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Wolf Medicine Magic: Healing Self and Others

This year, we’re celebrating Pride by acknowledging the LGBTQIA+ community’s long-standing history of breaking down barriers and lifting each other up. Throughout June, we’re featuring customers who embody the reality that resilience isn’t only about being persistent—it’s also about becoming stronger than before. From building community, to fueling creativity and encouraging activism, we’re honoring the LGBTQIA+ community as a continual source of strength, evolution, and inspiration.

Community and identity are key to the healing services offered by Regina Rocke through Wolf Medicine Magic. Through Ayurveda, yoga, and breathwork, Regina helps clients find healthy ways to navigate challenging emotions and experiences. We talked to Regina about finding a path and growing a following as a healer, and why continually doing self-work is integral to being able to show up fully for clients.

SQUARESPACE: How did you begin your career in healing, and how has it evolved over time?

REGINA ROCKE: My journey began in 2009 when I broke out in some of the worst eczema I’d ever experienced in my life. It was a burning, itching rash on my face and arms. I was miserable and very depressed. Something told me to improve my diet and lifestyle as a way to get rid of it, and that’s when I discovered Ayurveda. I was hooked. In 2013, I began researching schools to attend in order to learn more, and I graduated with a certification to be an Ayurvedic Wellness Counselor. 

Since then I’ve gotten a 500-hr yoga teaching certification and trained to be a Breathwork healer. I would say that the biggest evolution I’ve made in my journey is that my purpose as a teacher and healer is to encourage people to connect to their bodies and feelings. I encourage people to focus not on the situation, but their reaction to it. I encourage people to be willing to confront all aspects of themselves in order to grow and transform into the best version of themselves because this is active work that I myself engage in daily.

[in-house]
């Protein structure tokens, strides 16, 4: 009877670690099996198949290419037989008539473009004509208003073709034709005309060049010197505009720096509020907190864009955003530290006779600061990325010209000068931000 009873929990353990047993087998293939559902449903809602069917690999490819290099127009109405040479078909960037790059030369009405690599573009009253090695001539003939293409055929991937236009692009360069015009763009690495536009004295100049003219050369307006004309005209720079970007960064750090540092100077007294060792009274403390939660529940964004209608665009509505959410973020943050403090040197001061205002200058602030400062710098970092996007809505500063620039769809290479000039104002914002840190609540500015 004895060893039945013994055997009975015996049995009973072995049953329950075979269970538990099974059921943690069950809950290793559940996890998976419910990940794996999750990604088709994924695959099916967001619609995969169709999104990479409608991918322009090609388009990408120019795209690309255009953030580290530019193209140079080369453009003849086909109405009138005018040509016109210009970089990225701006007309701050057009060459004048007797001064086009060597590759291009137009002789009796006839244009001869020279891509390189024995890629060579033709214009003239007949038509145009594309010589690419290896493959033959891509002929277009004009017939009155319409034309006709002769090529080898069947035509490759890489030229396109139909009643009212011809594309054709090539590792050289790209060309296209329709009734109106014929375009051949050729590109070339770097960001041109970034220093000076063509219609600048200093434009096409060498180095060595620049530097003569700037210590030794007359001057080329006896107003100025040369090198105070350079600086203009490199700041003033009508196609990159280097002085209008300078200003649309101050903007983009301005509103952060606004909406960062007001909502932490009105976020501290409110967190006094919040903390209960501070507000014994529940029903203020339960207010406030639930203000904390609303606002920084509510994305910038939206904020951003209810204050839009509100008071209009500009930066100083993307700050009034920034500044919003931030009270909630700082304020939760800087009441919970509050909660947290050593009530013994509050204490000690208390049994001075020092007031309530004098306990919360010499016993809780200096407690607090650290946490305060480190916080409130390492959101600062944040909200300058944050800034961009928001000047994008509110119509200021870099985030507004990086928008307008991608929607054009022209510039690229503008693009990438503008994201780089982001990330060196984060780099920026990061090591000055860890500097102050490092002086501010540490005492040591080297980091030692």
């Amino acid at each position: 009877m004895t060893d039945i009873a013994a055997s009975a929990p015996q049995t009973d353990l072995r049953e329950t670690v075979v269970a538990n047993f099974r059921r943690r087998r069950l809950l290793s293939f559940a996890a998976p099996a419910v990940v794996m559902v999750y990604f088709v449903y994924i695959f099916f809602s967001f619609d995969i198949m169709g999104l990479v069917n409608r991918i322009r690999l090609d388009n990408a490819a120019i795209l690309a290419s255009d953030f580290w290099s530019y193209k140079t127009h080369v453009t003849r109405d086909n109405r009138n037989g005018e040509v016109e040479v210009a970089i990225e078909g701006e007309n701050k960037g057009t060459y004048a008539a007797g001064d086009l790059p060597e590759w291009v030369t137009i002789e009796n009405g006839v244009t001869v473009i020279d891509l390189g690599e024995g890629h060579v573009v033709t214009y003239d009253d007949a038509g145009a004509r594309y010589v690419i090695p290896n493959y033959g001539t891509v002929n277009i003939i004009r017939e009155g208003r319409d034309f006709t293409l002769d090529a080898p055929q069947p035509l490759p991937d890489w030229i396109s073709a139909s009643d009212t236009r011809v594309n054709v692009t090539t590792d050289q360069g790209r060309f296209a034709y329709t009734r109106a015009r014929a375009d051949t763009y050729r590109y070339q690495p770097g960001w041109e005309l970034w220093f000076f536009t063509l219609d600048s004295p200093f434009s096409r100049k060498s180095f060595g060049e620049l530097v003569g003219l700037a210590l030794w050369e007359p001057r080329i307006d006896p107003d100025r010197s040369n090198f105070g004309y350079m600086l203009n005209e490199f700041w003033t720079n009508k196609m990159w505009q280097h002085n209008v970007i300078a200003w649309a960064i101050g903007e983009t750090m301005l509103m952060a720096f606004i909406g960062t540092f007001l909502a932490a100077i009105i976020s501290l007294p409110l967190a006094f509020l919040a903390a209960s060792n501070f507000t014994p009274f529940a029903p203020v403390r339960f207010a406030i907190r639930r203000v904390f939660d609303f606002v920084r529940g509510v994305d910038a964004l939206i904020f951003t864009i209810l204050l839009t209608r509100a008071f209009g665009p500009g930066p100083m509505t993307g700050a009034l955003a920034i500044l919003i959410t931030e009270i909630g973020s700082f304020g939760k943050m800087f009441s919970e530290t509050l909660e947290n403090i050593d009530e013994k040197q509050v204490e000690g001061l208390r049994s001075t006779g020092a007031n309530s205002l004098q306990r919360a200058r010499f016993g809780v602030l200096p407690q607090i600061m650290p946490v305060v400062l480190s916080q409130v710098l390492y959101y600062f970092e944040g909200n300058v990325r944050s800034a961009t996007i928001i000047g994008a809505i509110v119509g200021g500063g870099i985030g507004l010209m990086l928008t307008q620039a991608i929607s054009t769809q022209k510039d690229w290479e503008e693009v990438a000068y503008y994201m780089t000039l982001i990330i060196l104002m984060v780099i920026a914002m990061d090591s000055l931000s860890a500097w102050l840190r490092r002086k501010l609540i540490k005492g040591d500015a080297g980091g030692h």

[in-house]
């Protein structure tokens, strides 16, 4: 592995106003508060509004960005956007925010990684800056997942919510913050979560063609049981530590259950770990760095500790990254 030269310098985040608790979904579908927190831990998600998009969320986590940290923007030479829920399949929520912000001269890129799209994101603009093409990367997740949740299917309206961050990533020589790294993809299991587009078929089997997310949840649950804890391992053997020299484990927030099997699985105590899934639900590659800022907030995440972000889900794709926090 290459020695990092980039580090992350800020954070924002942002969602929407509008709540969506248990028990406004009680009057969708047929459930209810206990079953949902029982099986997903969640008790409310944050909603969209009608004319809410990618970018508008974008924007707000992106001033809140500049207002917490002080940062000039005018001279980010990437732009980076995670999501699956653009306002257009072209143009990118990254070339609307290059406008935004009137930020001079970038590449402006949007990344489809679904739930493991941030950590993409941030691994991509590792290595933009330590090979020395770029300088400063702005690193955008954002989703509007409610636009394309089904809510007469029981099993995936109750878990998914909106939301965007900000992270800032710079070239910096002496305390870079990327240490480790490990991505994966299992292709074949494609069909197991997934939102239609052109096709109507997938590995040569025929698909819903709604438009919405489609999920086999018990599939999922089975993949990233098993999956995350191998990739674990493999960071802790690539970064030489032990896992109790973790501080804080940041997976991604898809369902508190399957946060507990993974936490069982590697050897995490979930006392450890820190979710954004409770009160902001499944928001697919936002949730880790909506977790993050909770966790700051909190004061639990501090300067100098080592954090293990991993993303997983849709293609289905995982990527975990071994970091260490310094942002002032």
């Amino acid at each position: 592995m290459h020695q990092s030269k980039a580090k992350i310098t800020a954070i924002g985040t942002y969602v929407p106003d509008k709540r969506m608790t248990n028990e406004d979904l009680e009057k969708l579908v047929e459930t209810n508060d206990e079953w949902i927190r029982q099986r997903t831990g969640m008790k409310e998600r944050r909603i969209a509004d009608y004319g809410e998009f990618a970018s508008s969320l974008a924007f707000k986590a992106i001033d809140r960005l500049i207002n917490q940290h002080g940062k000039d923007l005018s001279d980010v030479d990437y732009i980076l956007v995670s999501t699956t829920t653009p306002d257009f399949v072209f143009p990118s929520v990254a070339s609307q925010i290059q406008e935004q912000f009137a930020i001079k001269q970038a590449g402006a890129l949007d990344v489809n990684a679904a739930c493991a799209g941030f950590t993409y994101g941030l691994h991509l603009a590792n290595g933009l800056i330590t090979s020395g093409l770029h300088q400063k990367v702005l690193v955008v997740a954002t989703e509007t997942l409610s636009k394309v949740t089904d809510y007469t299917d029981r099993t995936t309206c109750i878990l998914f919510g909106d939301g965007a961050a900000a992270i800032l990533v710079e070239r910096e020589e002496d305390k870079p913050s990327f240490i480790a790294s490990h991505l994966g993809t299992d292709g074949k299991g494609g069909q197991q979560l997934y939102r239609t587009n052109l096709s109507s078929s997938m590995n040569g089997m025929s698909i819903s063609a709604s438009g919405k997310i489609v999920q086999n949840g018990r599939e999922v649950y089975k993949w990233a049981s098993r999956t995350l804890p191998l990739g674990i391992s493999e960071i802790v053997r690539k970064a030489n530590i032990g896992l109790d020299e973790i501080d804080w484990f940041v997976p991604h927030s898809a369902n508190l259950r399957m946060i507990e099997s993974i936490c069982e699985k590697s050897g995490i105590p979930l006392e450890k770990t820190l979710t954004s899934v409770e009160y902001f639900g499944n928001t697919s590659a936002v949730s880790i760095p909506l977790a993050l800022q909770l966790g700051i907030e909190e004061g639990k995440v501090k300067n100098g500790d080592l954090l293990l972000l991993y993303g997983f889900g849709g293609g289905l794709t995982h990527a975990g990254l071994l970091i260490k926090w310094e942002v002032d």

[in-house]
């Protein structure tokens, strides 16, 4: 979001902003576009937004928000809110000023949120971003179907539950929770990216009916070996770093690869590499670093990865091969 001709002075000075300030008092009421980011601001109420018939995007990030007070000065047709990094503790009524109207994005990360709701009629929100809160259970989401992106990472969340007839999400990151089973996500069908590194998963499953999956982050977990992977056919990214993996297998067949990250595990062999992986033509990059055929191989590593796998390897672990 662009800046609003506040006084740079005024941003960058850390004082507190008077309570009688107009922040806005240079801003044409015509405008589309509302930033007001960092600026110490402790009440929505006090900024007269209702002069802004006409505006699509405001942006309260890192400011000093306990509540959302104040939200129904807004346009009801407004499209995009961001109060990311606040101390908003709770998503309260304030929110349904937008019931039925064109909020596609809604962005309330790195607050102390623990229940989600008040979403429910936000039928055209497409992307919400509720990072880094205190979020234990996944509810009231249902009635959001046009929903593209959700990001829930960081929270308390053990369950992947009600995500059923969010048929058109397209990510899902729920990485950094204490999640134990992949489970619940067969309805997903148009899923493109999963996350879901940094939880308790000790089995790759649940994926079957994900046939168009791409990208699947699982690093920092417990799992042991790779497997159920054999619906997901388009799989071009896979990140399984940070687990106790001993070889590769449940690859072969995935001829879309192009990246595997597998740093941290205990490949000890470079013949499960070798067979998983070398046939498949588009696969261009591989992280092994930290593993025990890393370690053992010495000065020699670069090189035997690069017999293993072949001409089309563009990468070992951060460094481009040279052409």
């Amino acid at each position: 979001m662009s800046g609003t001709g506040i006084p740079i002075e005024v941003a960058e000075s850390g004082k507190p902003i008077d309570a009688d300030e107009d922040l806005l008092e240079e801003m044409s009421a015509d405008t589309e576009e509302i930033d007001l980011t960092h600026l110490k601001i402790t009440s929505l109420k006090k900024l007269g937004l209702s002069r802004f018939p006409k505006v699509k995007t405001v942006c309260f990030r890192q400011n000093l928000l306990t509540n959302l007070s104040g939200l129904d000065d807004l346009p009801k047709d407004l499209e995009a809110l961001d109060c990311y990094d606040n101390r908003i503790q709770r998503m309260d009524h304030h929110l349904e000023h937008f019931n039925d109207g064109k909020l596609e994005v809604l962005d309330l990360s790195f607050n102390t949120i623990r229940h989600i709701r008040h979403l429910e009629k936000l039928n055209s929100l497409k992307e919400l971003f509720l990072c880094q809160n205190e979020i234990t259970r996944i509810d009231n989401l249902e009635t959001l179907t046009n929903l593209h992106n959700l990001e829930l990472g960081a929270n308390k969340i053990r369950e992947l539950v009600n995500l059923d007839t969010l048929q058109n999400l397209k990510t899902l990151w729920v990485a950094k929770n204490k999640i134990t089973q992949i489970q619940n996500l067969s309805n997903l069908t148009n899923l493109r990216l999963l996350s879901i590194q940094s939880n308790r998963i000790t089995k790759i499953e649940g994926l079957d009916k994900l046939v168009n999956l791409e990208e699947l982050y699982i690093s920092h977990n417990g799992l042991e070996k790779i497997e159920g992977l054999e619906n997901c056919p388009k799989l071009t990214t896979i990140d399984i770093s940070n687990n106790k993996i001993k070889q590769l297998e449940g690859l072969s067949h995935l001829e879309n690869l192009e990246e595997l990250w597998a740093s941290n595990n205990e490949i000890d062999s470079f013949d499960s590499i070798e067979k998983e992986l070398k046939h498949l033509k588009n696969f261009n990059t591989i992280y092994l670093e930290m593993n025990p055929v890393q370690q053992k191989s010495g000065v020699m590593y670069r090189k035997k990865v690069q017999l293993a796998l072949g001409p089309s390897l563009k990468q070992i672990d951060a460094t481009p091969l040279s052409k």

SQSP: How does your lived experience inform the work you do?

RR: Every day is an opportunity for growth. Of course I am less aware and willing to participate some days, but overall, I am constantly looking to evolve, learn, heal, and share with others. This daily practice of willingness to observe results in profound growth that I share with those who come to me. I am not separate from the work I do. I am very much someone who practices what I preach.

SQSP: What role has your online presence played in starting and growing your business?

RR: Having an online presence is 100% related to the start of my business and its subsequent growth. It is very difficult to sustain yourself as a freelancer/sole proprietor in the 21st century without a website or social media presence. Word of mouth will never go out of style but having a website and active social media are key. I learned early on to cultivate an online community as a way to grow and that has held true ever since. I am just as authentic IRL as I am online, and people are drawn to that. I love to interact with my followers and maintain that sense of community

SQSP: As a small business owner, how have you responded during this time of great change?

RR: I’ve responded as I always have.  My constant willingness to investigate all aspects of myself—love, fear, shame, anger, rage, pain—has prepared me for moments such as this.  Some people are experiencing a great deal of pain right now and want healthy ways to cope, and that’s what I am here for. I have done a lot of work to heal my own darkness (although I, too, am not completely healed or holding all of the answers) and am therefore ready to show up for those seeking help and comfort. I am not here to tell people how they should heal, I am simply a light that shines on a path for them to take of their own free will. I can’t tell them what they need, but I can help them discover it.

SQSP: Squarespace is exploring the idea of ‘resilience as a revolution’ as it relates to pride. How does the idea of resilience factor into your definition of pride and your experience as part of the LGBTQIA+ community?


RR: Pride is all about resilience. Being an LGBTQIA+ person, or anyone from a marginalized community really, already puts you in a position of being labeled as “other” on a daily basis. 100% of where the community is at now is due to a long history of people who fought and often died for our rights. There is always more that needs to be done, but I know my ability to be out at work, with family, and with friends is all due to people who came before me. My biggest wish is for those in the trans community (especially BIPOC trans folks) to be able to live healthy, abundant lives where they are celebrated, loved, revered, uplifted and taken care of.

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